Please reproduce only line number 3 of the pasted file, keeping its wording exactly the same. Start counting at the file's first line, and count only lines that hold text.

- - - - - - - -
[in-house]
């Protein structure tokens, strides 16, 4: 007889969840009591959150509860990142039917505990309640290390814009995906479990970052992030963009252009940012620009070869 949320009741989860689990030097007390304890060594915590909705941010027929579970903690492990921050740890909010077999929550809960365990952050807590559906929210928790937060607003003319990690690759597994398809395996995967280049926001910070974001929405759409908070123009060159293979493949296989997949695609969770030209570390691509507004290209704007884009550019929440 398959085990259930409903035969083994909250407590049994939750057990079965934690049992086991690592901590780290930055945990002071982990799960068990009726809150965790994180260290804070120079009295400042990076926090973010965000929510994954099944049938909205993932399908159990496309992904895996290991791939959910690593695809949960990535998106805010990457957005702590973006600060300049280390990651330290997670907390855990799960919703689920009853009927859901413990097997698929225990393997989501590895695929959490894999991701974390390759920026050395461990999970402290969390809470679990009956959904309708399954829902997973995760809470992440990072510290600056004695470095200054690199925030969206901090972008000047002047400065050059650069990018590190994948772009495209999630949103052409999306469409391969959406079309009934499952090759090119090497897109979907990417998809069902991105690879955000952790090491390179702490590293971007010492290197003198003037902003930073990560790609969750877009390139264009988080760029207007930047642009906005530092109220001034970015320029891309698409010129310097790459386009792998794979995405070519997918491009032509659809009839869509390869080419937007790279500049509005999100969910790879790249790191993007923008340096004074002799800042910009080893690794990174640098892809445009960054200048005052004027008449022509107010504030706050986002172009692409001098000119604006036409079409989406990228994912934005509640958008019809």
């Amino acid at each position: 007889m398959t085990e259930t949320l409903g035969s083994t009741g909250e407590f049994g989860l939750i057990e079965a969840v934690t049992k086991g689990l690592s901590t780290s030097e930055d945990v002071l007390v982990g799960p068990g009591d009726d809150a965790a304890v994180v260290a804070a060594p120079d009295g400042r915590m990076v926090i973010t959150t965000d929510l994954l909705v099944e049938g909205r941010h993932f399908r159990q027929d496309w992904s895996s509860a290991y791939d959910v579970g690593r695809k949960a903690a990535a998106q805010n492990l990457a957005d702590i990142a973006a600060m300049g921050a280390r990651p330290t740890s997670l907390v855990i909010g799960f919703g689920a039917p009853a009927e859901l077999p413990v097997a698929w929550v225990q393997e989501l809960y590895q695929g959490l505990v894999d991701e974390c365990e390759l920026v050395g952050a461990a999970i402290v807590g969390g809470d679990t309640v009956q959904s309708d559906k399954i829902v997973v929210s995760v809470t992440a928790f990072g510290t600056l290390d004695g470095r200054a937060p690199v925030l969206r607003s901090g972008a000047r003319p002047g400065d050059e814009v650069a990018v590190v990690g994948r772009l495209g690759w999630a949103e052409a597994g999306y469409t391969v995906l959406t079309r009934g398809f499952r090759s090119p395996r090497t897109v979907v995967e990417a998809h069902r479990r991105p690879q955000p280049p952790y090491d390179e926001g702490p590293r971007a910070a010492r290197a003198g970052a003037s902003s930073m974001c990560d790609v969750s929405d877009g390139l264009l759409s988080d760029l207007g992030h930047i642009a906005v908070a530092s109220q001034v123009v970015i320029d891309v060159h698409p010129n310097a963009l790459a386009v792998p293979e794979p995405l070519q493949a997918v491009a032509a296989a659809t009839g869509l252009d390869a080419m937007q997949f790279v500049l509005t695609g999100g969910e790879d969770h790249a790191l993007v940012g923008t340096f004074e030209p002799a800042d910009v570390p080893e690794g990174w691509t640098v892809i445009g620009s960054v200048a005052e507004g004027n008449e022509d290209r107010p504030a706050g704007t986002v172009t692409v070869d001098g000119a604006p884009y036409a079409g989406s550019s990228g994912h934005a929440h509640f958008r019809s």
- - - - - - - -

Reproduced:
């Amino acid at each position: 007889m398959t085990e259930t949320l409903g035969s083994t009741g909250e407590f049994g989860l939750i057990e079965a969840v934690t049992k086991g689990l690592s901590t780290s030097e930055d945990v002071l007390v982990g799960p068990g009591d009726d809150a965790a304890v994180v260290a804070a060594p120079d009295g400042r915590m990076v926090i973010t959150t965000d929510l994954l909705v099944e049938g909205r941010h993932f399908r159990q027929d496309w992904s895996s509860a290991y791939d959910v579970g690593r695809k949960a903690a990535a998106q805010n492990l990457a957005d702590i990142a973006a600060m300049g921050a280390r990651p330290t740890s997670l907390v855990i909010g799960f919703g689920a039917p009853a009927e859901l077999p413990v097997a698929w929550v225990q393997e989501l809960y590895q695929g959490l505990v894999d991701e974390c365990e390759l920026v050395g952050a461990a999970i402290v807590g969390g809470d679990t309640v009956q959904s309708d559906k399954i829902v997973v929210s995760v809470t992440a928790f990072g510290t600056l290390d004695g470095r200054a937060p690199v925030l969206r607003s901090g972008a000047r003319p002047g400065d050059e814009v650069a990018v590190v990690g994948r772009l495209g690759w999630a949103e052409a597994g999306y469409t391969v995906l959406t079309r009934g398809f499952r090759s090119p395996r090497t897109v979907v995967e990417a998809h069902r479990r991105p690879q955000p280049p952790y090491d390179e926001g702490p590293r971007a910070a010492r290197a003198g970052a003037s902003s930073m974001c990560d790609v969750s929405d877009g390139l264009l759409s988080d760029l207007g992030h930047i642009a906005v908070a530092s109220q001034v123009v970015i320029d891309v060159h698409p010129n310097a963009l790459a386009v792998p293979e794979p995405l070519q493949a997918v491009a032509a296989a659809t009839g869509l252009d390869a080419m937007q997949f790279v500049l509005t695609g999100g969910e790879d969770h790249a790191l993007v940012g923008t340096f004074e030209p002799a800042d910009v570390p080893e690794g990174w691509t640098v892809i445009g620009s960054v200048a005052e507004g004027n008449e022509d290209r107010p504030a706050g704007t986002v172009t692409v070869d001098g000119a604006p884009y036409a079409g989406s550019s990228g994912h934005a929440h509640f958008r019809s």